OLD PLYMOUTH . UK
www.oldplymouth.uk
 

  Brian Moseley, Plymouth
Webpage created: June 30, 2017.
Webpage updated: June 30, 2017

        

PLYMOUTH HOE

ROYAL CITADEL

The Royal Citadel is situated overlooking Plymouth Sound and the Cattewater, with its entrance being in Hoe Road.  The National Grid reference of the entrance is SX 4804 5395.

The main gateway to the Royal Citadel, Plymouth

It was as a result of the Dutch Wars of 1664-67 that King Charles II realized the importance of Plymouth as a channel port and this led to the decision to build the Royal Citadel.  It incorporated the old fort built in the time of Sir Francis Drake.  Like many fortresses over the centuries it was built to impress the local population as well as the enemy.

Work began in March 1665 and proceeded apace under the direction of the Chief Engineer, Sir Bernard de Gomme and the resident Captain Philip Lanyon.  It included a small harbour, now the site of the Royal Corinthian Yacht Club, where small ships could be berthed arm and provision the Citadel under cover of the guns of the lower fort.  The foundation stone was laid on July 18th 1666 by Lord Bath.  The Citadel is built of local limestone.

The main gateway in Hoe Road was designed by Sir Thomas Fitz (or Fitch) and has no equal in the South West.  At the top, in the pediment, is the Royal Coat of Arms supported by a lion and a unicorn, each holding a shield displaying the cross of Saint George.  Below that is the date 1670 flanking tablet bearing the inscription ~ Carolus secundus dei gratia magnae brittaniae franciae et hiberniae rex ~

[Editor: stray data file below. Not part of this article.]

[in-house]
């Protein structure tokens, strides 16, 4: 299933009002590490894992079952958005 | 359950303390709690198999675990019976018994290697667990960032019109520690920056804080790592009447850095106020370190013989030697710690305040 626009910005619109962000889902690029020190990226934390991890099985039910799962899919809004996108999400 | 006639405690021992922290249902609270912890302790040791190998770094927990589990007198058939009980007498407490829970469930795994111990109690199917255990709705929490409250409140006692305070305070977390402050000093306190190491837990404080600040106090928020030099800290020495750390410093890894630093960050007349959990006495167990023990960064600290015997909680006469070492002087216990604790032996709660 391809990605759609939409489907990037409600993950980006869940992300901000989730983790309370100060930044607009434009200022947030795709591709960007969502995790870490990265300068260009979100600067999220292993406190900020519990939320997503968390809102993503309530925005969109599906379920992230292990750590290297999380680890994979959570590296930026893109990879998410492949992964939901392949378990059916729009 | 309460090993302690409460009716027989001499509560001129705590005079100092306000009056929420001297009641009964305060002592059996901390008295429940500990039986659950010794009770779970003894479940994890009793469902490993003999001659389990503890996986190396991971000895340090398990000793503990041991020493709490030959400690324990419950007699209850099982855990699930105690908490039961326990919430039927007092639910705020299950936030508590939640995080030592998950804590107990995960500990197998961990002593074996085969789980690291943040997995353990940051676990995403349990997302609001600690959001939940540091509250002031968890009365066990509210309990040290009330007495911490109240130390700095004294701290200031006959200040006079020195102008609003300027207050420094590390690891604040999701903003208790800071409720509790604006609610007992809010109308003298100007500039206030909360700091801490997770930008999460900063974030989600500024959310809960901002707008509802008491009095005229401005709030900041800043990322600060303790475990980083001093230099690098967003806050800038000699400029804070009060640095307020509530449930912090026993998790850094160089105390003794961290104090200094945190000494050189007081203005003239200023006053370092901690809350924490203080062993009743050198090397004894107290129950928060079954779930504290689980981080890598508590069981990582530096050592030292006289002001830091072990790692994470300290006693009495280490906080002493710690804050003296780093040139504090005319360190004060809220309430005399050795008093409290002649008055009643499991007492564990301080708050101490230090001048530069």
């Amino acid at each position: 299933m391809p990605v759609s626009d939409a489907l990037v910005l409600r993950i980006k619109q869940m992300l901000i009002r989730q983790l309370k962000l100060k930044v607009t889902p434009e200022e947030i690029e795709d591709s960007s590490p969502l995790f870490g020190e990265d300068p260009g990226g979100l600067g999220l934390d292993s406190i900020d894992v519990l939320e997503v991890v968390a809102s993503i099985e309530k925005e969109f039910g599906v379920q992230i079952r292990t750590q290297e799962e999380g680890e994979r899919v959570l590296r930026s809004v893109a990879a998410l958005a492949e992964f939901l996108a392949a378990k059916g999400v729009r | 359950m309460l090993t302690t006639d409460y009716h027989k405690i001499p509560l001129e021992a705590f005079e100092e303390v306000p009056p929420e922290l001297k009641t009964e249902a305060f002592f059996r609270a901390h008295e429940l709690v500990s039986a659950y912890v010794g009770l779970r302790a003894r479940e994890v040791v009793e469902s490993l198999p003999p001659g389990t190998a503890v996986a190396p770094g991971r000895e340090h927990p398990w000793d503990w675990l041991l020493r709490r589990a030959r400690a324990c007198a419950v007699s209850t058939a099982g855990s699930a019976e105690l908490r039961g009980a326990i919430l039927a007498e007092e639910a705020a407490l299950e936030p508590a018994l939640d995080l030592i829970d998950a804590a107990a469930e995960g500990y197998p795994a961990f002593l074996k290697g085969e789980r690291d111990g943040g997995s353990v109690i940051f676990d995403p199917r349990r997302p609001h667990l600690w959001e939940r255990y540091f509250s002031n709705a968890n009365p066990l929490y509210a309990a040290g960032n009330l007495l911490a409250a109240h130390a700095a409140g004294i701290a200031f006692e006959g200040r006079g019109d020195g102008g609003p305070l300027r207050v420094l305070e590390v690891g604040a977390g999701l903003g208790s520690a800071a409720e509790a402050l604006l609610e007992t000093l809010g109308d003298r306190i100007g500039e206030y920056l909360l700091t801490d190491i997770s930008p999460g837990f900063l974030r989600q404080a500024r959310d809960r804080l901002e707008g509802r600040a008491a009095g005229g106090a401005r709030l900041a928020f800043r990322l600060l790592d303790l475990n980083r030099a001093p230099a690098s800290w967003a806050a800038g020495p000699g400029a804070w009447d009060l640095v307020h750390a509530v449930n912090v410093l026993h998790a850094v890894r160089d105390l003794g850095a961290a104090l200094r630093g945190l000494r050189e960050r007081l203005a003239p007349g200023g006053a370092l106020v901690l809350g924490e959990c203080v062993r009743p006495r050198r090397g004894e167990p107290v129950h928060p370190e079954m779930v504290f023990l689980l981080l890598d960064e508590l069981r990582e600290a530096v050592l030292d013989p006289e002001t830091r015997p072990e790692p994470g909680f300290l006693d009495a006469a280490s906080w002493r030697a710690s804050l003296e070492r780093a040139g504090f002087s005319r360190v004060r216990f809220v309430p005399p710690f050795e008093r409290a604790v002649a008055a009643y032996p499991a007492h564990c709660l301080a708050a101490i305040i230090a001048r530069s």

Below the tablet is a niche which was intended to hold a life-size statue of King Charles II but now holds three cannon balls instead.   Over the top of the archway itself is the coat of arms of Earl; Bath along with the Grenville motto of ~ Futurum invisibile ~.  The whole gateway is built of Portland stone.  It was formerly approached by a drawbridge but this was removed in 1888 when the moat was filled to make some attractive gardens.  The moat, incidentally, never held water.

When William of Orange landed at Brixham in November 1688, the Royal Citadel was the first fortress in England to declare their support for him.

Visitors will note that the gun emplacements point out over the Town as well as out to sea.  It is thought that this was to keep the Town in order as it had supported Parliament during the English Civil War instead of King Charles's father.

The Garrison Church of Saint Katherine-upon-the Hoe is within the Royal Citadel.